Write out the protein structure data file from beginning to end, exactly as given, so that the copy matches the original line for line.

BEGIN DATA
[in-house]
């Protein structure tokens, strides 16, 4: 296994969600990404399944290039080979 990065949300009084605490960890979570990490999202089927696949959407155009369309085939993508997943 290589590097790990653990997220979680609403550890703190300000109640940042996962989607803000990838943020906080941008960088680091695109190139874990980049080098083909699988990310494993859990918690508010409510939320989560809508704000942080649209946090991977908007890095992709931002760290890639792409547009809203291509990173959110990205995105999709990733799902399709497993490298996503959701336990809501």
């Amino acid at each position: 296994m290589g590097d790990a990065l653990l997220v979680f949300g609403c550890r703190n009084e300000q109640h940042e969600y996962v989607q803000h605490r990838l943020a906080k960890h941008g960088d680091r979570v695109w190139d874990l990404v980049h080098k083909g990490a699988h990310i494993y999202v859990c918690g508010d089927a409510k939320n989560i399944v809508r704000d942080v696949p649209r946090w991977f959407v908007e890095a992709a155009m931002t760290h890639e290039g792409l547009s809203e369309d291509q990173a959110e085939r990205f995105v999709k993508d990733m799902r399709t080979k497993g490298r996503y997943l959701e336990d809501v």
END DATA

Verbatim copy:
[in-house]
């Protein structure tokens, strides 16, 4: 296994969600990404399944290039080979 990065949300009084605490960890979570990490999202089927696949959407155009369309085939993508997943 290589590097790990653990997220979680609403550890703190300000109640940042996962989607803000990838943020906080941008960088680091695109190139874990980049080098083909699988990310494993859990918690508010409510939320989560809508704000942080649209946090991977908007890095992709931002760290890639792409547009809203291509990173959110990205995105999709990733799902399709497993490298996503959701336990809501």
């Amino acid at each position: 296994m290589g590097d790990a990065l653990l997220v979680f949300g609403c550890r703190n009084e300000q109640h940042e969600y996962v989607q803000h605490r990838l943020a906080k960890h941008g960088d680091r979570v695109w190139d874990l990404v980049h080098k083909g990490a699988h990310i494993y999202v859990c918690g508010d089927a409510k939320n989560i399944v809508r704000d942080v696949p649209r946090w991977f959407v908007e890095a992709a155009m931002t760290h890639e290039g792409l547009s809203e369309d291509q990173a959110e085939r990205f995105v999709k993508d990733m799902r399709t080979k497993g490298r996503y997943l959701e336990d809501v």